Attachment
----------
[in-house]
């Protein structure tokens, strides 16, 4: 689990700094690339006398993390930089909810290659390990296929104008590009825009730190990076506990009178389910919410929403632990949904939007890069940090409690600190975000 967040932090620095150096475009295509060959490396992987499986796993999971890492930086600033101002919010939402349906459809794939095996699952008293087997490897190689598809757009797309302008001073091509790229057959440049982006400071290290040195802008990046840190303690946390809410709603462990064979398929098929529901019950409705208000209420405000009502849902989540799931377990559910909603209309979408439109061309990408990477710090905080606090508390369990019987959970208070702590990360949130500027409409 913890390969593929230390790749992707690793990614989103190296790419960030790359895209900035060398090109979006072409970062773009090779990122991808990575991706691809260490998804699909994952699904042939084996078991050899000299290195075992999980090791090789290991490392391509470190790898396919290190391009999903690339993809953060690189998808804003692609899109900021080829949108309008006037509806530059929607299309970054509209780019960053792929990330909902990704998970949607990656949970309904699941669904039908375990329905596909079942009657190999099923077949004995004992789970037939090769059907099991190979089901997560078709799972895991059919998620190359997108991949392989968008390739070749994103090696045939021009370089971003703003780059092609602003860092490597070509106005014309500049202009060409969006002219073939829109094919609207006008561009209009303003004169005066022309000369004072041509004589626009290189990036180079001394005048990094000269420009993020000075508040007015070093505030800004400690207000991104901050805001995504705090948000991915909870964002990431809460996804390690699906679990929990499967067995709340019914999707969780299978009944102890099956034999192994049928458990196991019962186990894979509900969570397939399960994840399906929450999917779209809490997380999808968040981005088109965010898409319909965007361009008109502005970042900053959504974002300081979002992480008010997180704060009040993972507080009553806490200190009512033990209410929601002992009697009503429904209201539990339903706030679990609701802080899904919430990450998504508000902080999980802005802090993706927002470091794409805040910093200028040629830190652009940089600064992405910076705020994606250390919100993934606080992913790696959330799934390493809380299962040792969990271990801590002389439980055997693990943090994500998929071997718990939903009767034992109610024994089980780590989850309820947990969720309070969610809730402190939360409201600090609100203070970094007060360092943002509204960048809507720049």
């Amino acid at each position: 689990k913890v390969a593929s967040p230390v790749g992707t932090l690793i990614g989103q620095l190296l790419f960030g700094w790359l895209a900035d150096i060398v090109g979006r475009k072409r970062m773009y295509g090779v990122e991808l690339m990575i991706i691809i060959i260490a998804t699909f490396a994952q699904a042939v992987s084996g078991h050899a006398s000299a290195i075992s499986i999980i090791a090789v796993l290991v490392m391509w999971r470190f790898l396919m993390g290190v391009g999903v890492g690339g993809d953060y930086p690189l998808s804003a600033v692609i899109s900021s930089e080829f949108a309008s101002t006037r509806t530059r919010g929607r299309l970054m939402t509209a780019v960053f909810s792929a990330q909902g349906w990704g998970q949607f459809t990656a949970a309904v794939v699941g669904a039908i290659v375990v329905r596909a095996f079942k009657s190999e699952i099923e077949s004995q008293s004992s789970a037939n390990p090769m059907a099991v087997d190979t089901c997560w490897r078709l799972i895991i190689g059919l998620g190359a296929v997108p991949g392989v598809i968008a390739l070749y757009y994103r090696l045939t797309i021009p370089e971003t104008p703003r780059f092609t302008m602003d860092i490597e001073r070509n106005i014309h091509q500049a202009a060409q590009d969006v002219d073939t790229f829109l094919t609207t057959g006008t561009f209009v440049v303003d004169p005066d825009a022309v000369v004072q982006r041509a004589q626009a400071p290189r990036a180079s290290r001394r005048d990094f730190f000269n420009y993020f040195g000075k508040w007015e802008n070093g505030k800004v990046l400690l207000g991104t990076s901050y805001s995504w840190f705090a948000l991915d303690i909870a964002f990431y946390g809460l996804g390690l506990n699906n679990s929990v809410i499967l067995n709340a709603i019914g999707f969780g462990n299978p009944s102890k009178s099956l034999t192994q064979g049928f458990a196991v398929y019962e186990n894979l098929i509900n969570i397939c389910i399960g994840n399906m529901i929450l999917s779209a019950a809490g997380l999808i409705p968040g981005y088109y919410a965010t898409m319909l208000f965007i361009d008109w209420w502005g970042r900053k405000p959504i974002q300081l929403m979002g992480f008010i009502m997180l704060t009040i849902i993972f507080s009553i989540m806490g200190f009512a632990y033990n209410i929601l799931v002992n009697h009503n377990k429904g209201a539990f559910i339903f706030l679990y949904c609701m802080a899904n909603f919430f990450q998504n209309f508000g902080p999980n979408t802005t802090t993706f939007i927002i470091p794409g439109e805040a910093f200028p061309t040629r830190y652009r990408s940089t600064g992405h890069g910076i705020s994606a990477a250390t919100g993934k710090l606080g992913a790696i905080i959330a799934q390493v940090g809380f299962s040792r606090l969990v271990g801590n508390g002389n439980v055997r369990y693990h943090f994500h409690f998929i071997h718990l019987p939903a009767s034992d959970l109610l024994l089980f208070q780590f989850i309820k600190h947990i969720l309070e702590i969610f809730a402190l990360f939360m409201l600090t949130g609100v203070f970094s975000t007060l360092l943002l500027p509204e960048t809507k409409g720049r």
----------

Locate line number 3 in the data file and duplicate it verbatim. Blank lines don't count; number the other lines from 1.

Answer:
């Amino acid at each position: 689990k913890v390969a593929s967040p230390v790749g992707t932090l690793i990614g989103q620095l190296l790419f960030g700094w790359l895209a900035d150096i060398v090109g979006r475009k072409r970062m773009y295509g090779v990122e991808l690339m990575i991706i691809i060959i260490a998804t699909f490396a994952q699904a042939v992987s084996g078991h050899a006398s000299a290195i075992s499986i999980i090791a090789v796993l290991v490392m391509w999971r470190f790898l396919m993390g290190v391009g999903v890492g690339g993809d953060y930086p690189l998808s804003a600033v692609i899109s900021s930089e080829f949108a309008s101002t006037r509806t530059r919010g929607r299309l970054m939402t509209a780019v960053f909810s792929a990330q909902g349906w990704g998970q949607f459809t990656a949970a309904v794939v699941g669904a039908i290659v375990v329905r596909a095996f079942k009657s190999e699952i099923e077949s004995q008293s004992s789970a037939n390990p090769m059907a099991v087997d190979t089901c997560w490897r078709l799972i895991i190689g059919l998620g190359a296929v997108p991949g392989v598809i968008a390739l070749y757009y994103r090696l045939t797309i021009p370089e971003t104008p703003r780059f092609t302008m602003d860092i490597e001073r070509n106005i014309h091509q500049a202009a060409q590009d969006v002219d073939t790229f829109l094919t609207t057959g006008t561009f209009v440049v303003d004169p005066d825009a022309v000369v004072q982006r041509a004589q626009a400071p290189r990036a180079s290290r001394r005048d990094f730190f000269n420009y993020f040195g000075k508040w007015e802008n070093g505030k800004v990046l400690l207000g991104t990076s901050y805001s995504w840190f705090a948000l991915d303690i909870a964002f990431y946390g809460l996804g390690l506990n699906n679990s929990v809410i499967l067995n709340a709603i019914g999707f969780g462990n299978p009944s102890k009178s099956l034999t192994q064979g049928f458990a196991v398929y019962e186990n894979l098929i509900n969570i397939c389910i399960g994840n399906m529901i929450l999917s779209a019950a809490g997380l999808i409705p968040g981005y088109y919410a965010t898409m319909l208000f965007i361009d008109w209420w502005g970042r900053k405000p959504i974002q300081l929403m979002g992480f008010i009502m997180l704060t009040i849902i993972f507080s009553i989540m806490g200190f009512a632990y033990n209410i929601l799931v002992n009697h009503n377990k429904g209201a539990f559910i339903f706030l679990y949904c609701m802080a899904n909603f919430f990450q998504n209309f508000g902080p999980n979408t802005t802090t993706f939007i927002i470091p794409g439109e805040a910093f200028p061309t040629r830190y652009r990408s940089t600064g992405h890069g910076i705020s994606a990477a250390t919100g993934k710090l606080g992913a790696i905080i959330a799934q390493v940090g809380f299962s040792r606090l969990v271990g801590n508390g002389n439980v055997r369990y693990h943090f994500h409690f998929i071997h718990l019987p939903a009767s034992d959970l109610l024994l089980f208070q780590f989850i309820k600190h947990i969720l309070e702590i969610f809730a402190l990360f939360m409201l600090t949130g609100v203070f970094s975000t007060l360092l943002l500027p509204e960048t809507k409409g720049r």